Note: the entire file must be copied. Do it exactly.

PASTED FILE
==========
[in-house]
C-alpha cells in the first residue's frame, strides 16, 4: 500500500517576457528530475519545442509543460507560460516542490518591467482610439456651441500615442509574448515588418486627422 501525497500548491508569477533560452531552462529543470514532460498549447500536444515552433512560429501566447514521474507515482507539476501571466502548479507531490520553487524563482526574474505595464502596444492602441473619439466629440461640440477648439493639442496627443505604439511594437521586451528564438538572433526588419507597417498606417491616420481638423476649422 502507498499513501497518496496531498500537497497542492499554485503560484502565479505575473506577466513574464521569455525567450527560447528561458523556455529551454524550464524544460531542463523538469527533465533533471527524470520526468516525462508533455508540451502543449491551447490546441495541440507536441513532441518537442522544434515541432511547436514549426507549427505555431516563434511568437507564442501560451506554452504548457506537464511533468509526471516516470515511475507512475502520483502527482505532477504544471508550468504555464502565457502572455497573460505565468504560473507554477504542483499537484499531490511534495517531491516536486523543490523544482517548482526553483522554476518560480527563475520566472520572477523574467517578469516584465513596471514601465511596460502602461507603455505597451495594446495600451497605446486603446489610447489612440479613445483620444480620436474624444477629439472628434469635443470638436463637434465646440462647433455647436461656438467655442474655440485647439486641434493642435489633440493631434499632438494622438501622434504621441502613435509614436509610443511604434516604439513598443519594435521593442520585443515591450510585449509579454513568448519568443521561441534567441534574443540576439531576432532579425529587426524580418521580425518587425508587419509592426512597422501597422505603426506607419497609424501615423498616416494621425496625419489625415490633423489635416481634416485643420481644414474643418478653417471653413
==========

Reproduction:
[in-house]
C-alpha cells in the first residue's frame, strides 16, 4: 500500500517576457528530475519545442509543460507560460516542490518591467482610439456651441500615442509574448515588418486627422 501525497500548491508569477533560452531552462529543470514532460498549447500536444515552433512560429501566447514521474507515482507539476501571466502548479507531490520553487524563482526574474505595464502596444492602441473619439466629440461640440477648439493639442496627443505604439511594437521586451528564438538572433526588419507597417498606417491616420481638423476649422 502507498499513501497518496496531498500537497497542492499554485503560484502565479505575473506577466513574464521569455525567450527560447528561458523556455529551454524550464524544460531542463523538469527533465533533471527524470520526468516525462508533455508540451502543449491551447490546441495541440507536441513532441518537442522544434515541432511547436514549426507549427505555431516563434511568437507564442501560451506554452504548457506537464511533468509526471516516470515511475507512475502520483502527482505532477504544471508550468504555464502565457502572455497573460505565468504560473507554477504542483499537484499531490511534495517531491516536486523543490523544482517548482526553483522554476518560480527563475520566472520572477523574467517578469516584465513596471514601465511596460502602461507603455505597451495594446495600451497605446486603446489610447489612440479613445483620444480620436474624444477629439472628434469635443470638436463637434465646440462647433455647436461656438467655442474655440485647439486641434493642435489633440493631434499632438494622438501622434504621441502613435509614436509610443511604434516604439513598443519594435521593442520585443515591450510585449509579454513568448519568443521561441534567441534574443540576439531576432532579425529587426524580418521580425518587425508587419509592426512597422501597422505603426506607419497609424501615423498616416494621425496625419489625415490633423489635416481634416485643420481644414474643418478653417471653413